Throughout the merger, Hank Doane, PNW Metal Recycling’s senior vice president of marketing and finance, regarded Brewer as far more than the company’s banker. “She was my sounding board,” he says. “Her presence was invaluable — having her there as a knowledgeable, impartial advisor was critical.” Even now, Brewer meets with PNW’s leadership nearly every week.
“We don’t make big decisions without her,” says Doane.
Doane also appreciated having such easy access to Brewer. “All banks have similar capabilities, but most are so bureaucratic,” Doane continues. “With Washington Federal, Alicia was the face of the bank. To have that direct relationship is so unique, and showed how Washington Federal was committed to us. And thankfully, their faith paid off.”
Semi-trucks offloading HMS and P&S to be live loaded into the break bulk ship via the motorized grapples.
This commitment to client relationships — through good times and bad — is central to Washington Federal’s core philosophy. After all, Washington Federal has been in business for more than 100 years, with one of the highest capital ratios among the nation’s 100 largest publicly-traded banks. Many clients have banked with them for several generations.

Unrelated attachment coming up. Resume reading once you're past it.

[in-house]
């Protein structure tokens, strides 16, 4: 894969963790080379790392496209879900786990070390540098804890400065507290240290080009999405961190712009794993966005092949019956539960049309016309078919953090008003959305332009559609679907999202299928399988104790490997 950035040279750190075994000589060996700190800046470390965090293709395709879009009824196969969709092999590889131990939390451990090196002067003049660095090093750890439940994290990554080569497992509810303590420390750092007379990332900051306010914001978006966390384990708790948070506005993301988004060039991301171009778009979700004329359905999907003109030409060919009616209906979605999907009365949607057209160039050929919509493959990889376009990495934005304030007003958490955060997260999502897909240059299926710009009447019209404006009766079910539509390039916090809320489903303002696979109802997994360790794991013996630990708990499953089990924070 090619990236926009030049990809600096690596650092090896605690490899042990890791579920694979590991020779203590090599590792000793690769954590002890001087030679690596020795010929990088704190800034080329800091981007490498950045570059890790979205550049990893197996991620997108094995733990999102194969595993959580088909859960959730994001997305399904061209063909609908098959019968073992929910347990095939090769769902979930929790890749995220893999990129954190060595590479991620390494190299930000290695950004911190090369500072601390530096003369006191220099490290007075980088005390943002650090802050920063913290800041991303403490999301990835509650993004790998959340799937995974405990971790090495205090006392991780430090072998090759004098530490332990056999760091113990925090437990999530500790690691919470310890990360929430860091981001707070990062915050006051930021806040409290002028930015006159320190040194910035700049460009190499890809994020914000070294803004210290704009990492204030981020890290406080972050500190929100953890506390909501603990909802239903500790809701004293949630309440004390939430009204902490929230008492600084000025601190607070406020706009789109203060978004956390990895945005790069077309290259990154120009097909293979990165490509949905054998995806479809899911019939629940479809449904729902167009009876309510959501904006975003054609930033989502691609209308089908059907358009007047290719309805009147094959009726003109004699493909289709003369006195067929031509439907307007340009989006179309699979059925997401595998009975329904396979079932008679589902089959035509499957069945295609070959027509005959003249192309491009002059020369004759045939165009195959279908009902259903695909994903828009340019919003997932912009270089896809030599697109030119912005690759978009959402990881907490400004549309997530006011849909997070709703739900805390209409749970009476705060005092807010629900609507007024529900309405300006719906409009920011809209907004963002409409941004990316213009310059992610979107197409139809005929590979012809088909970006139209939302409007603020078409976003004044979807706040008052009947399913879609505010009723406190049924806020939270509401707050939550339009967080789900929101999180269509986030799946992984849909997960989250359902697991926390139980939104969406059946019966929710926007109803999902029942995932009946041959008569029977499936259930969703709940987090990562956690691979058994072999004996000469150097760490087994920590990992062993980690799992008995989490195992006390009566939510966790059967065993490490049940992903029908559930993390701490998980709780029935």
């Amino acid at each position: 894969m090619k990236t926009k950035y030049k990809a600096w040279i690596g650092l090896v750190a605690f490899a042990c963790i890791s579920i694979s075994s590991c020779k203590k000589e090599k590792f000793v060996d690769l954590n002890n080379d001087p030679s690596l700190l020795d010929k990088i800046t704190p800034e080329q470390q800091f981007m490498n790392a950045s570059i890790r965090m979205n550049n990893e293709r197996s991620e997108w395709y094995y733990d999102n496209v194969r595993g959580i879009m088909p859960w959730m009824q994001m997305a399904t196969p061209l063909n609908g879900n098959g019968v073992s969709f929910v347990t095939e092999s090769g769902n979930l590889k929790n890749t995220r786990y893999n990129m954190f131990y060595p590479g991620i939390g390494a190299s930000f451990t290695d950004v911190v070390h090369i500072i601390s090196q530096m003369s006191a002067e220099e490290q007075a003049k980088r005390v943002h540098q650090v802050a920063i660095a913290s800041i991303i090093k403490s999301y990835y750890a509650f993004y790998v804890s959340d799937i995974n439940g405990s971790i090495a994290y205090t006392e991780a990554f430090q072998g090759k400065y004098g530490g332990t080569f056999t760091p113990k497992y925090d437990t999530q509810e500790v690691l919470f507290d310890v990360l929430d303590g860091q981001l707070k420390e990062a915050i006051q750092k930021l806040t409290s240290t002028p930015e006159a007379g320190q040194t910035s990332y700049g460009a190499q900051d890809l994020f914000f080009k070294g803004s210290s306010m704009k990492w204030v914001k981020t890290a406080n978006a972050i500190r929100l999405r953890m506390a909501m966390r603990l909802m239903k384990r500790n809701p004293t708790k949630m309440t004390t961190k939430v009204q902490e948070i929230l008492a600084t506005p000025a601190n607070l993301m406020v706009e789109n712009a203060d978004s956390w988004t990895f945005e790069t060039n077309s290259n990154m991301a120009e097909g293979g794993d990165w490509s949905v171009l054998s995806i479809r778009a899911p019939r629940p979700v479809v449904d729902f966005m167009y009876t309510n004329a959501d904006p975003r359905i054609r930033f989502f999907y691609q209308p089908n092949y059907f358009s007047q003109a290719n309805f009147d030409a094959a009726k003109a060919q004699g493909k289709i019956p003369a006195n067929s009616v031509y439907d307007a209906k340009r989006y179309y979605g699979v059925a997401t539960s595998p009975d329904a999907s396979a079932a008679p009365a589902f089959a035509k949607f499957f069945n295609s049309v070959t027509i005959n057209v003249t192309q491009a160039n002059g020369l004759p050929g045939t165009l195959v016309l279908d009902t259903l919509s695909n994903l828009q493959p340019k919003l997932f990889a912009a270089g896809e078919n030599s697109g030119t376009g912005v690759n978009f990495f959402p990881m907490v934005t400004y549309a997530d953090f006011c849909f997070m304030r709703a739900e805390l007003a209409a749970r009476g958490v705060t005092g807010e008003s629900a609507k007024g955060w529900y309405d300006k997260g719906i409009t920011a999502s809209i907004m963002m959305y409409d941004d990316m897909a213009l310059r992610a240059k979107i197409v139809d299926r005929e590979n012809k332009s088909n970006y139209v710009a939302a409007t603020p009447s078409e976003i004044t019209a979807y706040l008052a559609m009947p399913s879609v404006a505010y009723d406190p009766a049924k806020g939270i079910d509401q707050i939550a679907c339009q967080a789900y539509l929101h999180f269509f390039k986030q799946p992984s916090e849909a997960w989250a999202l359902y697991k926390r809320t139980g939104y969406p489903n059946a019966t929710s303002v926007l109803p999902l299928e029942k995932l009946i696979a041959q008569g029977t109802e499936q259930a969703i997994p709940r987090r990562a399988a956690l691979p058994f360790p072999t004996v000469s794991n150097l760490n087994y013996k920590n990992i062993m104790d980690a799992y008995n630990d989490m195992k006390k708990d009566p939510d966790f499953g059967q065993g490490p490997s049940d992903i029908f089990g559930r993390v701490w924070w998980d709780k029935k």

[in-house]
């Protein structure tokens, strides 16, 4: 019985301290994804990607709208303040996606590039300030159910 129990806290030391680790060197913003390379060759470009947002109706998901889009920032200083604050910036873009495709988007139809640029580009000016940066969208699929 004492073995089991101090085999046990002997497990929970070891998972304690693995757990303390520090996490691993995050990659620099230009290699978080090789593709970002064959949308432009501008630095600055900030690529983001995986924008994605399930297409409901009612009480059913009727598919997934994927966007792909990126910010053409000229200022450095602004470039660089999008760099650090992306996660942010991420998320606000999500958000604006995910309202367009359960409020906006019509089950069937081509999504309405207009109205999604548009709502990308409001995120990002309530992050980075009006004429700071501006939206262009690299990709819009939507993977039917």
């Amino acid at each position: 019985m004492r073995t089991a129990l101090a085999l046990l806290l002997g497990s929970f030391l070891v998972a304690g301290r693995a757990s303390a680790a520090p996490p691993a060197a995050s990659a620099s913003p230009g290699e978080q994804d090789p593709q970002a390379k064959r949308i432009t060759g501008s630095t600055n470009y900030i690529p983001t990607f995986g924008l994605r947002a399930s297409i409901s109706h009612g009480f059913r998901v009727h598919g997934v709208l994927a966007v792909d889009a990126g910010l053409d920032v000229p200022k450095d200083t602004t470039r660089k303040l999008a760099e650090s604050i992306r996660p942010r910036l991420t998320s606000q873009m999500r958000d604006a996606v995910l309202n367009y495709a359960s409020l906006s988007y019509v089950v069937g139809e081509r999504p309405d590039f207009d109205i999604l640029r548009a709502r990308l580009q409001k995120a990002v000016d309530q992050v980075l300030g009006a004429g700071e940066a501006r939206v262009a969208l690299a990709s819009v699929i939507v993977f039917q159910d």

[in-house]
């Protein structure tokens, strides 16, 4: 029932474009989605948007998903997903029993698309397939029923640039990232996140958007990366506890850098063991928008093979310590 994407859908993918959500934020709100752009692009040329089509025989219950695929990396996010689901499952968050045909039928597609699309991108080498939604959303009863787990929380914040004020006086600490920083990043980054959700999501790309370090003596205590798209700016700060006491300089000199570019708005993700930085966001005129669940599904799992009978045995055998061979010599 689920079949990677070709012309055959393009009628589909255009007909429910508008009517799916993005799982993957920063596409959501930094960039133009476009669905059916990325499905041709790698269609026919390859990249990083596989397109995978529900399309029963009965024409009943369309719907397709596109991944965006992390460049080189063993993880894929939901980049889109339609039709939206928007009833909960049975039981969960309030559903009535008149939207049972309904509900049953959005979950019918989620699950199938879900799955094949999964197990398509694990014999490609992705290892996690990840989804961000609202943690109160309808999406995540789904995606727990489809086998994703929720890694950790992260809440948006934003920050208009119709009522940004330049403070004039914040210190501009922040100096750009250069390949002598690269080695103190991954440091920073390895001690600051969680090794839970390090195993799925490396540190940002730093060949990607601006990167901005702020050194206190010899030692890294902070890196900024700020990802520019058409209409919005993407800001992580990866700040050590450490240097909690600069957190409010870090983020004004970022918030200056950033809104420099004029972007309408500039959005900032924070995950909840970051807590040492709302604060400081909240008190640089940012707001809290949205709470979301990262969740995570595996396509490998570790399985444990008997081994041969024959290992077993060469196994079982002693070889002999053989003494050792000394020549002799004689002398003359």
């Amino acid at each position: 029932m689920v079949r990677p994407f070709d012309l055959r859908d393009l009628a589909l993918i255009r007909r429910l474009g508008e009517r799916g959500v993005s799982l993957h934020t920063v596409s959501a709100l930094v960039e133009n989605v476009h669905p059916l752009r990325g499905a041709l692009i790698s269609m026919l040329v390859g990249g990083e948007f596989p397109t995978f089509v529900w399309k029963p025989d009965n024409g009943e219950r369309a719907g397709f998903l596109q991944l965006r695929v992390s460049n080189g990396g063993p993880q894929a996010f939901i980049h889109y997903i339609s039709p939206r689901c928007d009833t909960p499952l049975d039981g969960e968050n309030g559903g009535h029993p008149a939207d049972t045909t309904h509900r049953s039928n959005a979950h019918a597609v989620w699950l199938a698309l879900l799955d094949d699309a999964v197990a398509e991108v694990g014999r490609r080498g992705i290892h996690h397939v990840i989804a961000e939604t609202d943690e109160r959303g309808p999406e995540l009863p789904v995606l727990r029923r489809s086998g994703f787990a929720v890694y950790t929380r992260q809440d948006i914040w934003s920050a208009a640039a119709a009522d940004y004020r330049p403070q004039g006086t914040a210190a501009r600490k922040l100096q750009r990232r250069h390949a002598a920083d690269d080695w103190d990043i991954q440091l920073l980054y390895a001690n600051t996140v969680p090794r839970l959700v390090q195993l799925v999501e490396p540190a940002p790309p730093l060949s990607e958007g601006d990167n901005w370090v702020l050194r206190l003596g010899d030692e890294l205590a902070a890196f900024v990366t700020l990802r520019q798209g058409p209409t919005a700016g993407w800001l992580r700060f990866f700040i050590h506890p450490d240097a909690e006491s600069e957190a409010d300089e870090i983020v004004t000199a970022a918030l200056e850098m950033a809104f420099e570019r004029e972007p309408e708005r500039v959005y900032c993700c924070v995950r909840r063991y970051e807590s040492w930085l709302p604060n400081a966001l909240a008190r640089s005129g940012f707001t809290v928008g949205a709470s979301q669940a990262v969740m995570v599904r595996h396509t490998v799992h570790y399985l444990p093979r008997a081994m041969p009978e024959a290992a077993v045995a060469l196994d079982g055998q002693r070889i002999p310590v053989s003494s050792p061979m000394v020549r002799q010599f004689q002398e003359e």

Gary Haines, Washington Federal’s northern Oregon regional president, says the ability to build long-term relationships with personalized banking services is a main benefit to being a regional bank.
“Our world is to be there for our clients,” says Haines. “We’ll continue to support our clients whether cycles are up or down. That’s what a good partner does — they believe in you, and they stick with you through both the ups and the downs. And that’s just the way we do business here.”
Brand stories are paid content articles that allow Oregon Business advertisers to share news about their organizations and engage with readers on business and public policy issues. The stories are produced in house by the Oregon Business marketing department. For more information, contact associate publisher Courtney Kutzman.